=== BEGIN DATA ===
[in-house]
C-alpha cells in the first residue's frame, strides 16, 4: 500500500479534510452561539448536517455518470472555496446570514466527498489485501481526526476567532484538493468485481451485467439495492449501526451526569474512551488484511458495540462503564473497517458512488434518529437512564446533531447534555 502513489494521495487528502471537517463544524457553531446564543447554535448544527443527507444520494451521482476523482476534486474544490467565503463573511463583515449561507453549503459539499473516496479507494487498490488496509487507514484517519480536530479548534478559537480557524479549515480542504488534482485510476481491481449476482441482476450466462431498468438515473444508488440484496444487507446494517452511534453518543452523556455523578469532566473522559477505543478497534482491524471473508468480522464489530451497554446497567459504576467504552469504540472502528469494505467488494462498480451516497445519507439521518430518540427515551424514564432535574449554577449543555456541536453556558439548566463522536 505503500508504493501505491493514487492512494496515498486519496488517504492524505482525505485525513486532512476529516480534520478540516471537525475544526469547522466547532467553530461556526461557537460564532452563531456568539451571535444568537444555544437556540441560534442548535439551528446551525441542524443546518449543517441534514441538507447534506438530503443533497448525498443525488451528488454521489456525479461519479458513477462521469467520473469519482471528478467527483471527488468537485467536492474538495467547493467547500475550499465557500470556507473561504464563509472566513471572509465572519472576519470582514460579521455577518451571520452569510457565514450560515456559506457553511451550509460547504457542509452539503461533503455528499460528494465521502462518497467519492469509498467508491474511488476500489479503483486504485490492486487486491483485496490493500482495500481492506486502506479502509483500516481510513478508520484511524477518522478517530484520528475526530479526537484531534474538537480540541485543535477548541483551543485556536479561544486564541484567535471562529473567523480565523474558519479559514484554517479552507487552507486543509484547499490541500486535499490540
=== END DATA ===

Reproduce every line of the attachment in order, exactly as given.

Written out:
[in-house]
C-alpha cells in the first residue's frame, strides 16, 4: 500500500479534510452561539448536517455518470472555496446570514466527498489485501481526526476567532484538493468485481451485467439495492449501526451526569474512551488484511458495540462503564473497517458512488434518529437512564446533531447534555 502513489494521495487528502471537517463544524457553531446564543447554535448544527443527507444520494451521482476523482476534486474544490467565503463573511463583515449561507453549503459539499473516496479507494487498490488496509487507514484517519480536530479548534478559537480557524479549515480542504488534482485510476481491481449476482441482476450466462431498468438515473444508488440484496444487507446494517452511534453518543452523556455523578469532566473522559477505543478497534482491524471473508468480522464489530451497554446497567459504576467504552469504540472502528469494505467488494462498480451516497445519507439521518430518540427515551424514564432535574449554577449543555456541536453556558439548566463522536 505503500508504493501505491493514487492512494496515498486519496488517504492524505482525505485525513486532512476529516480534520478540516471537525475544526469547522466547532467553530461556526461557537460564532452563531456568539451571535444568537444555544437556540441560534442548535439551528446551525441542524443546518449543517441534514441538507447534506438530503443533497448525498443525488451528488454521489456525479461519479458513477462521469467520473469519482471528478467527483471527488468537485467536492474538495467547493467547500475550499465557500470556507473561504464563509472566513471572509465572519472576519470582514460579521455577518451571520452569510457565514450560515456559506457553511451550509460547504457542509452539503461533503455528499460528494465521502462518497467519492469509498467508491474511488476500489479503483486504485490492486487486491483485496490493500482495500481492506486502506479502509483500516481510513478508520484511524477518522478517530484520528475526530479526537484531534474538537480540541485543535477548541483551543485556536479561544486564541484567535471562529473567523480565523474558519479559514484554517479552507487552507486543509484547499490541500486535499490540